Marsh Hudson-Knapp | Speaking of Religion: Discoveries in mural painting
Two weeks ago I found myself right in the middle of conflicting points of view during the community mural painting project. Some people were seated near me blocking the painting. Others opposing the project stood behind and around me. Another friend who had come to enjoy the community mural project was nearby. At first I had a conversation with my friend.
Then I got curious. I've been studying Difficult Conversations for years and the practice urges us to get curious about the stories of people who oppose our point of view. I've also been listening to Jesus tell me to love my enemies. So I introduced myself to the man standing immediately behind me, holding a flag and speaking against the mural making. I asked him about his interests and learned that he is an old car enthusiast. He told me about some of his accomplishments, and I felt enthused about his interests.
Something was happening to me. A bridge was forming in my heart between me and the person who I saw as my opponent. That came in handy later.
Over time other people who opposed the mural began to speak and I practiced curiosity. Now let me tell you it takes a lot of self-discipline and energy to listen to people who strongly oppose something you value deeply. You already know that. Right?
Listening makes me hear things that suggest I might be wrong! And if I get convicted I might have to give up something or change. Yikes! But curiosity was starting to stir in me.
"I am not against Black people," one person explained. "But I am against the violence that I see in BLM protests."
"I don't support violence either, " I responded. "Neither I nor the folks who created this community celebration are advocating violence. What we want is for our Black neighbors to know that they matter to us."
Another person spoke. "I'm not so angry at you as I am at the Select Board." The conversations were on their way.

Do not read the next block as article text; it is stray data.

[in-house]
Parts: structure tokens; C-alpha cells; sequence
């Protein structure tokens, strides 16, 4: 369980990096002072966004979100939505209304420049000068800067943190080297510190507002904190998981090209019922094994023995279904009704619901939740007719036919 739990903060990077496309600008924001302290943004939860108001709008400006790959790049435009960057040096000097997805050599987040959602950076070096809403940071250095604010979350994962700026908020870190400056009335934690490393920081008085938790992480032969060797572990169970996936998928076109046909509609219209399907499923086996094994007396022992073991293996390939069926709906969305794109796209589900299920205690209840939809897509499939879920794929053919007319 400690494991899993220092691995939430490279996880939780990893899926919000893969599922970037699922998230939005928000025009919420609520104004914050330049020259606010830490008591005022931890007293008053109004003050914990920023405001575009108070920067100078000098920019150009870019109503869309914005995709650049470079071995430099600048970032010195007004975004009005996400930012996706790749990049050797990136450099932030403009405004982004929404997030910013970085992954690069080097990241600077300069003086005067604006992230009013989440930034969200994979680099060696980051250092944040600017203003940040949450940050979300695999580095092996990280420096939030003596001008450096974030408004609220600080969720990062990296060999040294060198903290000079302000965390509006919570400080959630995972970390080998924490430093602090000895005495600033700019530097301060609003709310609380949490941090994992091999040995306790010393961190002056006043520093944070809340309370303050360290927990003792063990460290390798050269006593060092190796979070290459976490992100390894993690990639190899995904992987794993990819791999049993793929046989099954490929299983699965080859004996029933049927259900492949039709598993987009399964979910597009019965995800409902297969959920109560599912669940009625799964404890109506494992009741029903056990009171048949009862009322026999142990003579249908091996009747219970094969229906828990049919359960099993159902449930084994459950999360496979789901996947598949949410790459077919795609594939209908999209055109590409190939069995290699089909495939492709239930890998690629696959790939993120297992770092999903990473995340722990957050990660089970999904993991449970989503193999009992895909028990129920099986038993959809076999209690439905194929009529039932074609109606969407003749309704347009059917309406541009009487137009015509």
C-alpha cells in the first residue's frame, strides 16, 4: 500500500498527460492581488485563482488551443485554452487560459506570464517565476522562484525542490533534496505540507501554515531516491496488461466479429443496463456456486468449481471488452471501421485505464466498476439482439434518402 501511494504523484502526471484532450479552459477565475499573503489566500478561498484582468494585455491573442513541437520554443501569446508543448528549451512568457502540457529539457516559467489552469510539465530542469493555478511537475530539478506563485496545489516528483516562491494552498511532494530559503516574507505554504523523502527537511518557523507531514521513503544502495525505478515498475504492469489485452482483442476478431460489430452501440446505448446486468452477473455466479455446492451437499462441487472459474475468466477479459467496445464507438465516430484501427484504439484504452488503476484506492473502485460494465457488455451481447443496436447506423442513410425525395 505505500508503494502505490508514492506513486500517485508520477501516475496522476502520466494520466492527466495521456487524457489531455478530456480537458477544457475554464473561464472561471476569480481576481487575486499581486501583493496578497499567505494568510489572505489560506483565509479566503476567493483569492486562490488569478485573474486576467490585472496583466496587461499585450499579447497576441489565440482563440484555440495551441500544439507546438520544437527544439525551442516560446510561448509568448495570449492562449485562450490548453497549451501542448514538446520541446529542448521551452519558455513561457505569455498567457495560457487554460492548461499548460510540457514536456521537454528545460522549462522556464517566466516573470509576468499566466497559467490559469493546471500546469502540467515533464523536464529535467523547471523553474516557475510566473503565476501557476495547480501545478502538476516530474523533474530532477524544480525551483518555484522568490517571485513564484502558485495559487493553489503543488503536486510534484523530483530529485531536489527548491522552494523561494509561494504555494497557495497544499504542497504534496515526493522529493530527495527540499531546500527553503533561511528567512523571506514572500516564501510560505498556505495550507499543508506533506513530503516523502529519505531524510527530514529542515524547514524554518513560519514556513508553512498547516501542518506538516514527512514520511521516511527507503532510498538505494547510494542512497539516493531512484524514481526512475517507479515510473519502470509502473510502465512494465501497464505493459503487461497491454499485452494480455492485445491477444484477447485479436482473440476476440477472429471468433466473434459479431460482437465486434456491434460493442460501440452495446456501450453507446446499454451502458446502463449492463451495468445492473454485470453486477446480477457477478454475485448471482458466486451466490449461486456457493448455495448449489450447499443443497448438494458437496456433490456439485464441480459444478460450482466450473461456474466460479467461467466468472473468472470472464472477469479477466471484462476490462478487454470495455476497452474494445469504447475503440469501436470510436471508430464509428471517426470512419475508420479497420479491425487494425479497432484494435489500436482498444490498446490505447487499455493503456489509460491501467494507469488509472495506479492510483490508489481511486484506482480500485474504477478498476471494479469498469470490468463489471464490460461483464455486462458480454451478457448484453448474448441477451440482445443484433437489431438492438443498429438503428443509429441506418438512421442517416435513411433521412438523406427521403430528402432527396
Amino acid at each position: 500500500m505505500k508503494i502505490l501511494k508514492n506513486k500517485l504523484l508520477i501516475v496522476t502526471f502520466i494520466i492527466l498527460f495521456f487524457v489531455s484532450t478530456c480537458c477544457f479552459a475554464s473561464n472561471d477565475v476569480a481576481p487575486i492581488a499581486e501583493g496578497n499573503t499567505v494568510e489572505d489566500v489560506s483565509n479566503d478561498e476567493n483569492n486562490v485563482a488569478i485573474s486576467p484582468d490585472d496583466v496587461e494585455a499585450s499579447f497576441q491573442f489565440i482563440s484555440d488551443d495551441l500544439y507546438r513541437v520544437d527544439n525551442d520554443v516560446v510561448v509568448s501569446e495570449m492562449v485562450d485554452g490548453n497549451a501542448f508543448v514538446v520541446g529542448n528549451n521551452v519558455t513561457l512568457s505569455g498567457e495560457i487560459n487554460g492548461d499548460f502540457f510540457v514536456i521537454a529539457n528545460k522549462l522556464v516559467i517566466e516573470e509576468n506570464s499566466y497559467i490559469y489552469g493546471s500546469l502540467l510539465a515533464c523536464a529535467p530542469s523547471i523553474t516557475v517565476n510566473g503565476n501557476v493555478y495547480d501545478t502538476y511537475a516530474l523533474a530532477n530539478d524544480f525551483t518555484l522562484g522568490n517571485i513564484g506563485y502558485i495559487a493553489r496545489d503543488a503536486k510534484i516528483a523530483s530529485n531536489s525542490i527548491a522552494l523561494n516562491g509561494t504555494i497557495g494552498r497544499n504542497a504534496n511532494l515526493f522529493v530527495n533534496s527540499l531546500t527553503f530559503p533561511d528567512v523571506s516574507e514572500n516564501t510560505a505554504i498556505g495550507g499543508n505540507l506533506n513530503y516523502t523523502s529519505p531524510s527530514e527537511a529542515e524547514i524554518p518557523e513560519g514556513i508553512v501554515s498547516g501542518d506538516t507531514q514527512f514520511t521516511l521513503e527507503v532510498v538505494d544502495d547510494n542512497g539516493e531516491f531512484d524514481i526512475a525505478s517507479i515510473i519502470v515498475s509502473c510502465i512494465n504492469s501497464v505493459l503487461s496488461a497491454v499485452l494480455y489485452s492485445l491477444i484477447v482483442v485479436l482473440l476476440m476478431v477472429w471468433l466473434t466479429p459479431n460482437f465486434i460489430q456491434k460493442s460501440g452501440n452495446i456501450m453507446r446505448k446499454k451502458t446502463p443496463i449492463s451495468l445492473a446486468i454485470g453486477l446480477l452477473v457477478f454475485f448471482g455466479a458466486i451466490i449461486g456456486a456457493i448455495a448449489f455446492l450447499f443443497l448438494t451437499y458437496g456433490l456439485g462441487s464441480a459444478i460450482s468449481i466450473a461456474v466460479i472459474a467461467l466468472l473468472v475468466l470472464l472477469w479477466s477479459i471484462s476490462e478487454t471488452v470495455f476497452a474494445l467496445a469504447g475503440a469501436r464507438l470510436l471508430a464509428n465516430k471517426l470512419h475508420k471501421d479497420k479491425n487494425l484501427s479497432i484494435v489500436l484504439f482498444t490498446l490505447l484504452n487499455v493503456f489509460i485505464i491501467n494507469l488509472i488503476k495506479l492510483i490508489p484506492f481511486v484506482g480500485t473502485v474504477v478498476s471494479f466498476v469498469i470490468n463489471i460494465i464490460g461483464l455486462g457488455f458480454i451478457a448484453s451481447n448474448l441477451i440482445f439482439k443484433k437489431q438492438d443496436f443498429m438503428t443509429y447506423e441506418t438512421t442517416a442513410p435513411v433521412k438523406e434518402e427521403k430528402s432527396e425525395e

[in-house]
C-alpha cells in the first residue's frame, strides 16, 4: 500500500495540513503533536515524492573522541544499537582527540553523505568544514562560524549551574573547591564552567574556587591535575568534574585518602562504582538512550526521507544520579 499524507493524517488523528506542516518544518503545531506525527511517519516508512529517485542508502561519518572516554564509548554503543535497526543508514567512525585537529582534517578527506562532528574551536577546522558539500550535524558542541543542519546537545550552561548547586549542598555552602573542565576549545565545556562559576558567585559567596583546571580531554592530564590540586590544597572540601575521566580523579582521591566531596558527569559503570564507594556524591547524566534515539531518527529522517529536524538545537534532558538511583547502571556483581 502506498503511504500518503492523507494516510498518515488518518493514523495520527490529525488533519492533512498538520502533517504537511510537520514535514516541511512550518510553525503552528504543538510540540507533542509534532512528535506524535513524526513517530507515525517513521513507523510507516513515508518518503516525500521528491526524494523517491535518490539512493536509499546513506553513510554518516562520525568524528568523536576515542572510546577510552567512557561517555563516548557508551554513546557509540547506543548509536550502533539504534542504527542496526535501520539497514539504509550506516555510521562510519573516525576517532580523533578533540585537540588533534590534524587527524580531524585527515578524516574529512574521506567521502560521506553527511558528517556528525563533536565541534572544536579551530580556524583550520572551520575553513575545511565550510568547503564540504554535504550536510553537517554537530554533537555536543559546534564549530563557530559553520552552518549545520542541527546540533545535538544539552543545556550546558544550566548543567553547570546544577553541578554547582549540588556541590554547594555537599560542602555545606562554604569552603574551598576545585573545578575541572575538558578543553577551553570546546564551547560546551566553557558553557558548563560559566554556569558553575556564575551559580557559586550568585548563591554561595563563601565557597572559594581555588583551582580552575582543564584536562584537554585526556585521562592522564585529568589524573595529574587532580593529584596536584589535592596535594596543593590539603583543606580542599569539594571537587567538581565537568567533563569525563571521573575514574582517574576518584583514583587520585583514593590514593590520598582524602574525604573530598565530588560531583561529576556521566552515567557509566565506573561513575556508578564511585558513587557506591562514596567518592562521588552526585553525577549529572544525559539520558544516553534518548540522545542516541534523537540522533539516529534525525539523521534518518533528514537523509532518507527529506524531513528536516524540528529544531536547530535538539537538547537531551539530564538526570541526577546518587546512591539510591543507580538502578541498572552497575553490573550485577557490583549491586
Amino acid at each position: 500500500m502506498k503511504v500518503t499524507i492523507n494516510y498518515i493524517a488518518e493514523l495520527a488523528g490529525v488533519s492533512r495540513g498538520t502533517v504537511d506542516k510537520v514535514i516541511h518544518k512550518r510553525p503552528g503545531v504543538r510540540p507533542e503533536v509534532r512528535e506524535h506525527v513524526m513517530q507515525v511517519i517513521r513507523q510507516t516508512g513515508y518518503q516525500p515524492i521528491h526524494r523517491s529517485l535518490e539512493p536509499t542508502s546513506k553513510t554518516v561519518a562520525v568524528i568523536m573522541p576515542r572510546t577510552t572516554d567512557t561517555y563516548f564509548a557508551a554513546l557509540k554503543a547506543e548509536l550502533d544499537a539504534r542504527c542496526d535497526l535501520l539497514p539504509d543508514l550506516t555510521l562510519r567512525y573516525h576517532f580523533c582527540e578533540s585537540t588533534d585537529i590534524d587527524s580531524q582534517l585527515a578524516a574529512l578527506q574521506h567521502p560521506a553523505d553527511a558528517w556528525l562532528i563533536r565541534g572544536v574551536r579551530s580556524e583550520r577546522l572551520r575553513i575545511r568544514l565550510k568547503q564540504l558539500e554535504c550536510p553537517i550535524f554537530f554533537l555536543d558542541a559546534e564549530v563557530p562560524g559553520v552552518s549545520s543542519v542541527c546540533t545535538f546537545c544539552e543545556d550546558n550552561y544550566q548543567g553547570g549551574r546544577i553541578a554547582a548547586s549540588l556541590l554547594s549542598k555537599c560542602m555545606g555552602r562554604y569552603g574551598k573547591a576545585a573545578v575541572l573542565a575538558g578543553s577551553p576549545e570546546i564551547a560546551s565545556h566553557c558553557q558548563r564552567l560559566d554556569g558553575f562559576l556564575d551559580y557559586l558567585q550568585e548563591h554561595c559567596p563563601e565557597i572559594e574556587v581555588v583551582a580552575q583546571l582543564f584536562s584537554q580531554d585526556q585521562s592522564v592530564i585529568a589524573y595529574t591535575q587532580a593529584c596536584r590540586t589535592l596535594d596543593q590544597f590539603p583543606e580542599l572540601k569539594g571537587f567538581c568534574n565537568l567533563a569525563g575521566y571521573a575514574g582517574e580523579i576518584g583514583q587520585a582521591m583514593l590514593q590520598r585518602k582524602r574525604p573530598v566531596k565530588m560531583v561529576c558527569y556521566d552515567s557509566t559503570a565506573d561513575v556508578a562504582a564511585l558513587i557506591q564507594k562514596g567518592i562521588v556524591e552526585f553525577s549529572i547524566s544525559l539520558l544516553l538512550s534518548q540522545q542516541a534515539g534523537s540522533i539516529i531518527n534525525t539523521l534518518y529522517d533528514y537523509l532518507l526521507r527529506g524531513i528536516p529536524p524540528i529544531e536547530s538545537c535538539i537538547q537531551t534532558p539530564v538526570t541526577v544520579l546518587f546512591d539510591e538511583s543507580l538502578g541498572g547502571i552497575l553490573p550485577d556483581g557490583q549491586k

What I often saw happening were learning conversations. We were learning about and hearing one another's concerns and sharing our stories instead of fighting to show the other they are wrong or stupid.
Not every interaction went so well. But we are humans, learning to live in community, and trying to find balance within ourselves and to listen and speak what matters most to us.
I read something a few months ago that rings very true to me. Most people cannot listen to you UNTIL you actually hear them and they KNOW you heard them. Arguments, which often escalate, often involve people desperate to be heard and understood. Actually hearing a person who disagrees with me is very hard and absolutely essential. If we want to be heard, we probably need to listen first and check out what we hear. "Did I hear you right? I think you said " Putting their thought in your own words can start to build a bridge instead of a wall.
AFTER we listen and paraphrase what they long to have us hear, the other person is often more able to hear us tell our story, which is very important too!
I had a new experience at the mural painting. I always thought you needed to be calm and speak quietly to have a learning conversation. Well, at the mural painting I witnessed several very LOUD conversations. Waving arms and hands were gesturing pretty loudly too. And I felt concerned that things could go badly. When I listened closely, however, I discovered people yelling agreement and understanding AND then expressing their different ideas. Many people were working to manage their strong feelings AND listen and speak.
Congratulations Bennington, for the courage to show the world through our beautiful mural that in our community Black Lives Matter. To the people who were able to enter into learning conversations who had different ideas as well as similar ones, to the police who strove to be an impartial and peaceful presence, to all the people who shared art, music of many styles, RAP messages, food, and dancing; to all the people of a range of ages and races who refused to let threats stop them from being community, thank you!
In our families and in our community may we work to embody the heart of our many faith paths: listen, seek to understand, and speak your own story. This is how the Life Force weaves us into a community.
Marsh Hudson-Knapp is a member of the Interfaith Council and Second Congregational Church where he coordinates the Sunday Night Suppers. Contact him at MRHudsonknapp@gmail.com
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